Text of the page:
Charities that feed the poor around Tampa Bay say they've seen a bump in demand since Hurricane Irma that is continuing into the holidays.
But they also are reporting a spike in donations they are attributing to a neighbor-helping-neighbor spirit in the wake of the storm.
"Donations have been awesome," said Ariel Dewitt, media coordinator for Metropolitan Ministries. "We've seen an outpouring from the community that we see every year, but the way the Tampa Bay community has rallied this year after Irma, it just seems the giving has just continued from that."
Metropolitan Ministries has more than 10,000 volunteers and has most slots filled for working at its Holiday Tent this month.
Taryn DeClue, marketing and communications coordinator for Feeding Tampa Bay, said her organization has seen a similar uptick post-Irma. While the group may have had 30 volunteers a day previously, it is now getting close to 100, filling multiple shifts.
"Our shifts have been full almost every day," she said. "People want to come together to help the community in any way they can."
But the organizations have also seen greater needs since Irma.
Metropolitan Ministries typically feeds about 18,000 families in Hillsborough County through its holiday tent in Tampa each holiday season, and an additional 5,500 families in Pinellas and Pasco counties, but it expects to see more because of Hurricanes Irma and Maria.
Gina Ruiz, director of communications for the St. Petersburg Free Clinic, said that since the hurricane, shelves seem to run out as soon as they are stocked.
"We're seeing 150 households a day," she said. "That food goes out so quickly. It's a pretty consistent need. (People had) enough food, but to purchase a week ahead of time, they (didn't) have the income to do that. If your power was out for a week, you're spending money on food that has gone bad that you didn't account for. Especially if you're low income, you just can't afford to have a couple days off work."
DeClue said a common misconception is that the food goes toward just the homeless, a population that she said makes up just 5 percent of those fed.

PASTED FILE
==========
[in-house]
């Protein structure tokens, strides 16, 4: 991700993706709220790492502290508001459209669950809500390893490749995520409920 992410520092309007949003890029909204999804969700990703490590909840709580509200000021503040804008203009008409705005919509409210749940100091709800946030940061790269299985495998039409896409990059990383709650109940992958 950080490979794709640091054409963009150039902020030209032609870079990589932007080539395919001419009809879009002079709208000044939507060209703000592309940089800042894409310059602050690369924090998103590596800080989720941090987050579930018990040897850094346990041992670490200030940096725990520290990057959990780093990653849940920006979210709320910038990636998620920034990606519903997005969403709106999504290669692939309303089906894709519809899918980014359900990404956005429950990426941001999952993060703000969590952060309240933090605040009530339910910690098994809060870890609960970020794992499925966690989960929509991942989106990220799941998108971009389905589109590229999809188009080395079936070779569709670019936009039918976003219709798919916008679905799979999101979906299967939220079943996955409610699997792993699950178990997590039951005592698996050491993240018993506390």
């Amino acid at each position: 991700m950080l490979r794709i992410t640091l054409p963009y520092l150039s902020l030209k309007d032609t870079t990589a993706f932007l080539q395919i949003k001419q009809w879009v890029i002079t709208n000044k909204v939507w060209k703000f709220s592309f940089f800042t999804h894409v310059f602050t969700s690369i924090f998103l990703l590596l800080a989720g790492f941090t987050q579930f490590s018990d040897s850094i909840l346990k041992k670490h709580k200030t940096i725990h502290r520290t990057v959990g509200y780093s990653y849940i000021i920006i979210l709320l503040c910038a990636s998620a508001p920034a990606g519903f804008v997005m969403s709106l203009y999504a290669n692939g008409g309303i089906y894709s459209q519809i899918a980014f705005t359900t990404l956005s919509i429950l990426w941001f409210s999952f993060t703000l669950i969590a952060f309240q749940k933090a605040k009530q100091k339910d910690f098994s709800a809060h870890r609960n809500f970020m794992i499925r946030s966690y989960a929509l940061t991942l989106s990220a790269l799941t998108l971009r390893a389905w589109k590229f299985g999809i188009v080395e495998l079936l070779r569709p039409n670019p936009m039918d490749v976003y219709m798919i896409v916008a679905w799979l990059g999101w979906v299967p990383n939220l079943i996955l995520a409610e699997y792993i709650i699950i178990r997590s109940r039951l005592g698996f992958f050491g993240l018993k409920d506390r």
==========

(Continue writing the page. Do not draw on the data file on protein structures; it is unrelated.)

"The biggest collection of individuals is the working poor," she said. "They're working multiple jobs but can't make ends meet. Single parents. People who work five jobs a week. All sorts of situations."
More than 700,000 people in the Tampa Bay area lack regular and adequate access to consistent meals, according to statistics from Feeding Tampa Bay. Dewitt said that often the people charities describe as food-insecure don't fit the classic image of what one might expect.
Some might be couch-surfing or staying with friends because there's nowhere else to go, or may have lost a job or have an illness adding to expenses, she said.
Nonperishable items and items that haven't expired are always in need, Ruiz of the St. Petersburg Free Clinic said.
Metropolitan Ministries is still looking for donations, particularly of gravy, boxed deserts, rice, yams, stuffing starches and gift cards, which can be dropped off at its holiday tent at 905 N Governor St. in Tampa. People can also fill online carts with food to be donated through Metropolitan Ministries' website, metromin.org.
Ruiz said the organization is also always seeking personal hygiene items, such as soaps, deodorants and toothbrushes.
"A lot of people think about this around the holidays, and I understand it," she said. "But people are hungry 365 days a year."
Dewitt said the outpouring of support after Irma has been encouraging.
"Sure, we offer them food and clothing, but at the same time, we're offering them hope," she said.
Contact Divya Kumar at [email protected] Follow @divyadivyadivya.
• Gravy, boxed desserts, rice, yams, stuffing starches, gift cards, Christmas gifts (particularly for children 0-2 and 13-17)
St. Petersburg Free Clinic:
• All nonperishable items, perishable items that haven't expired, personal hygiene items
Feeding Tampa Bay:
• All nonperishable food items, volunteers to fill holiday drive shifts
Society of St. Vincent de Paul South Pinellas:
• Toys, clothes, shoes, hygiene items
Clothes to Kids:
• Children's clothing and shoes, particularly elementary school-age boys' and girls' shoes, sizes 11-8, and boys' and girls' pants, sizes 6-16